The kitchen is one of the first two southern rooms built by Jason Russell. It has a large fireplace on the north wall with two baking chambers to the left. A window on the south wall looks out over the herb garden. There was a door to the farmyard on the south wall, but this was sealed-up in the 1800’s. Two windows on the front of the house over look the farm’s gateyard, the stone wall enclosed area used as an outdoor work space by the family.
The kitchen features furnishings donated to the society from local families. The chest of drawers in the front corner of the room belonged to Deacon Joseph Adams. It was from this chest that the communion silver was stolen on April 19, 1775 by looting British soldiers. The parish later recovered the silver and it can still be found at what is now the Unitarian Church in the center.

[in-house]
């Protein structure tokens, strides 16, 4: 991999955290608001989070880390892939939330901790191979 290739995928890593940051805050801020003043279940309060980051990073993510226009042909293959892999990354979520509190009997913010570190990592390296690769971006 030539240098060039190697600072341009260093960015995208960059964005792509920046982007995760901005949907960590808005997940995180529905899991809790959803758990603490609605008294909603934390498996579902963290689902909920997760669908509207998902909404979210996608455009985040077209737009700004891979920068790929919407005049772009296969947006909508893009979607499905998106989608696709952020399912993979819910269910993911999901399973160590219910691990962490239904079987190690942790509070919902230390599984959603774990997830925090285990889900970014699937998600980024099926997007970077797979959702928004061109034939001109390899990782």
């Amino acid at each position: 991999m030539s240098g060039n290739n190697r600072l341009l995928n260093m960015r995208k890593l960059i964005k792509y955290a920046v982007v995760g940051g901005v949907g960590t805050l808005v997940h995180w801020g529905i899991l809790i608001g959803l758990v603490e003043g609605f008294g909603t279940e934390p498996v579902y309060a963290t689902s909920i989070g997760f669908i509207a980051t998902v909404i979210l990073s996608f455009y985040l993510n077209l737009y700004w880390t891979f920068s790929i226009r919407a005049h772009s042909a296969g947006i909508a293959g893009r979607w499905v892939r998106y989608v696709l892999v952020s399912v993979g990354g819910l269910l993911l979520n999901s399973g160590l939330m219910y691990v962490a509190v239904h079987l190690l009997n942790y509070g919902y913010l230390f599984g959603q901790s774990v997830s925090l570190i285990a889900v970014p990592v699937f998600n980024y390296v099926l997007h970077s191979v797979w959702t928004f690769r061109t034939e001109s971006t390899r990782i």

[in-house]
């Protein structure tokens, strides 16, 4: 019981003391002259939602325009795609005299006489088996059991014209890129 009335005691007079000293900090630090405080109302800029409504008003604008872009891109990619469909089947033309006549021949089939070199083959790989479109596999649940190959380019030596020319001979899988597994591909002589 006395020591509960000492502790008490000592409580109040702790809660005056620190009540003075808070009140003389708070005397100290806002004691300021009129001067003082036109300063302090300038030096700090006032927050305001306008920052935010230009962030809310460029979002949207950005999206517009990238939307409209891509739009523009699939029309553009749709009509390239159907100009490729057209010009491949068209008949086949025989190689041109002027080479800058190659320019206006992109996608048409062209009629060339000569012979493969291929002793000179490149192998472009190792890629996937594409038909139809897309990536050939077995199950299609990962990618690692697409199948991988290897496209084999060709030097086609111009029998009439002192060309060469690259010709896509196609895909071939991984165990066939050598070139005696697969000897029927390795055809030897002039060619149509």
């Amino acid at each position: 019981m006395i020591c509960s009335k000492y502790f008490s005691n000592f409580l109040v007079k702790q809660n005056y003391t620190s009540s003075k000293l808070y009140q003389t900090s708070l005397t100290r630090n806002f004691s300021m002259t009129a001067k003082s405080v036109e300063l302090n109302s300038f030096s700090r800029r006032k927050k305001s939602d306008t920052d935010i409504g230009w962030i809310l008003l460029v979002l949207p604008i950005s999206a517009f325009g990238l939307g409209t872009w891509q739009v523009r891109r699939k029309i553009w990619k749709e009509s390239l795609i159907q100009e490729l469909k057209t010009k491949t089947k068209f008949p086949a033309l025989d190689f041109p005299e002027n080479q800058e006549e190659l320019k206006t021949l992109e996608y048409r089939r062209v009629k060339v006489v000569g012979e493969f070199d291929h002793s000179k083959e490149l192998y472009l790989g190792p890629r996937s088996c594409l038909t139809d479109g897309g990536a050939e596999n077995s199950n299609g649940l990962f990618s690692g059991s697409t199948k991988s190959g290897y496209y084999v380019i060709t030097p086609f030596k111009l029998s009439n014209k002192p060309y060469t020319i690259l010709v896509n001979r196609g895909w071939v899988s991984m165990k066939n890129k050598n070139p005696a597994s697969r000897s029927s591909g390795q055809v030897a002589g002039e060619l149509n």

The door to the right of the fireplace conceals the stairs to the cellar where the militia men hid on April 19th. Bullet holes on the risers of the stairs are a visual reminder of that battle.
The most outstanding feature of the room is the unplastered ceiling, which is whitewashed and has black sponge painting. This form of decoration is generally considered to be the earliest form of interior painting in New England, dating from before 1725. Some bills in connection with the Province House in Boston, for “whitewashing and spotting kitchen” in 1737, 1738, and 1739, show that it was still popular for such rooms when Jason Russell built his house.